I wrote a note to each family asking the children to bring in an object from nature for our science center on their first day.  This way when the children arrived, they immediately had something concrete to show me and we had a conversation piece.  The parents and children enjoyed finding and talking about what to bring in. 

Some children brought something found on a summer vacation; others went in to backyards or on walks to find something, while others chose an object from a treasured collection.



We received shells, rocks, flowers, feathers, tree bark, insects, a bird house and more.  The children have been enjoying looking at them with magnifying glasses.  It has been a nice connection point for the children as well as they are the expert on their particular piece and can “teach” the others about it.   We plan on sharing them this week now that we have settled into our routine a bit.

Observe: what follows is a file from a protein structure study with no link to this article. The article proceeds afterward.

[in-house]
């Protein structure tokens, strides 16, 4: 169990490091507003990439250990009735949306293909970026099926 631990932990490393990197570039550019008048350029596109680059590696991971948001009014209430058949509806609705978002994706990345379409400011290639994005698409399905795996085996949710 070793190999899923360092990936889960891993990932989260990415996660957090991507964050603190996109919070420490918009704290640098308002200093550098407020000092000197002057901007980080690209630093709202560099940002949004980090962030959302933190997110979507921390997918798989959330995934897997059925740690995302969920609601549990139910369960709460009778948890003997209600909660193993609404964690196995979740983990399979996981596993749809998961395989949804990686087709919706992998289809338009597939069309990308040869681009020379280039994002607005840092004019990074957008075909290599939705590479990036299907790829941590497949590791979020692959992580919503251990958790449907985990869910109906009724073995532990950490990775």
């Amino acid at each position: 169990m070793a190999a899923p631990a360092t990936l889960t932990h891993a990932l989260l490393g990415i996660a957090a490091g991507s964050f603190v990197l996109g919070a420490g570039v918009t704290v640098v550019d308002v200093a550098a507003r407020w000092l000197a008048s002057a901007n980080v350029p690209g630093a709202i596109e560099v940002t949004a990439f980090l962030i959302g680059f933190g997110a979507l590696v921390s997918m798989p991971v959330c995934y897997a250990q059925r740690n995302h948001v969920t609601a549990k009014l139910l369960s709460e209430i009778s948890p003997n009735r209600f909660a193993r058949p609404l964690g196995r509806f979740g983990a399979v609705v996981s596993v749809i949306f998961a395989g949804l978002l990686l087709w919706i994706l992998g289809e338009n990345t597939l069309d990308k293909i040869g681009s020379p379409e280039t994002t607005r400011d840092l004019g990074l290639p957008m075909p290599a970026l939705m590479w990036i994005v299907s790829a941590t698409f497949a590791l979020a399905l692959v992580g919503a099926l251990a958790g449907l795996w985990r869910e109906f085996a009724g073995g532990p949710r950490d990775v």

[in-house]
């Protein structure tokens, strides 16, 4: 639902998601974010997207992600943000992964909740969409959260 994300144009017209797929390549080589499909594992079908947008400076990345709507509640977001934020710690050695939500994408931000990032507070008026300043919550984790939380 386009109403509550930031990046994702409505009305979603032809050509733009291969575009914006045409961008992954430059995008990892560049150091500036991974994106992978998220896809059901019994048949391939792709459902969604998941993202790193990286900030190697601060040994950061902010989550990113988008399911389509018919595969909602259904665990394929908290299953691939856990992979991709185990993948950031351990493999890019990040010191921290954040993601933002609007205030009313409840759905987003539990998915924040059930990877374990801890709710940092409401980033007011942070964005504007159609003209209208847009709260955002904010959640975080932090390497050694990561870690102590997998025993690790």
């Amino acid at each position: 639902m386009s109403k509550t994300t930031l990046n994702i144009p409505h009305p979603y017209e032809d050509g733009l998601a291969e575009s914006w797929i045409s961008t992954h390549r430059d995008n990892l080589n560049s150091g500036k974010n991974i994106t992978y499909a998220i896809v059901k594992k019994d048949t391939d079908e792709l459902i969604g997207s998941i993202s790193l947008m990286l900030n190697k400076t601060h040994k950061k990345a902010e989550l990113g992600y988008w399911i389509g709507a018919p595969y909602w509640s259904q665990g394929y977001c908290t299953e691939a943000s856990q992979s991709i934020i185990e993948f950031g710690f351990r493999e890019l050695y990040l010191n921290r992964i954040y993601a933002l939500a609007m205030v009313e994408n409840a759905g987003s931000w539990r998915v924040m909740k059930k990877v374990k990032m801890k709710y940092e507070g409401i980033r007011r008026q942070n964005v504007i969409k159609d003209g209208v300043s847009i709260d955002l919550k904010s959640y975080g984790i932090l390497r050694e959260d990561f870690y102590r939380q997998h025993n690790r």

I'd love to hear more about the science discovery areas that you have set up in your classrooms.

Wednesday, September 12, 2012

The First Three Days

The little red school house was open for the important business of playing this week.  In my class half the class came on Monday and half on Tuesday (we lovingly call this Groundhog Day like to movie as we repeat everything we did on Monday, including the snack).  Then today, the entire class came together.
What did we do our first few days together…

we climbed..

we dug...

we cooked in our outdoor kitchen...

we played with "loose parts"

we rode bikes...
we counted and recorded our snack

we graphed...

we read...

we made playdough...LOTS of playdough and scented ;-)...

we read some more...

we explored our new schedule....

we painted...

we wrote our names...

we hammered....
and hammered....

                                                           and hammered some more...

we pretended....

we built with blocks...
we used real tools...

and made new friends.  

And that was only the first three days!!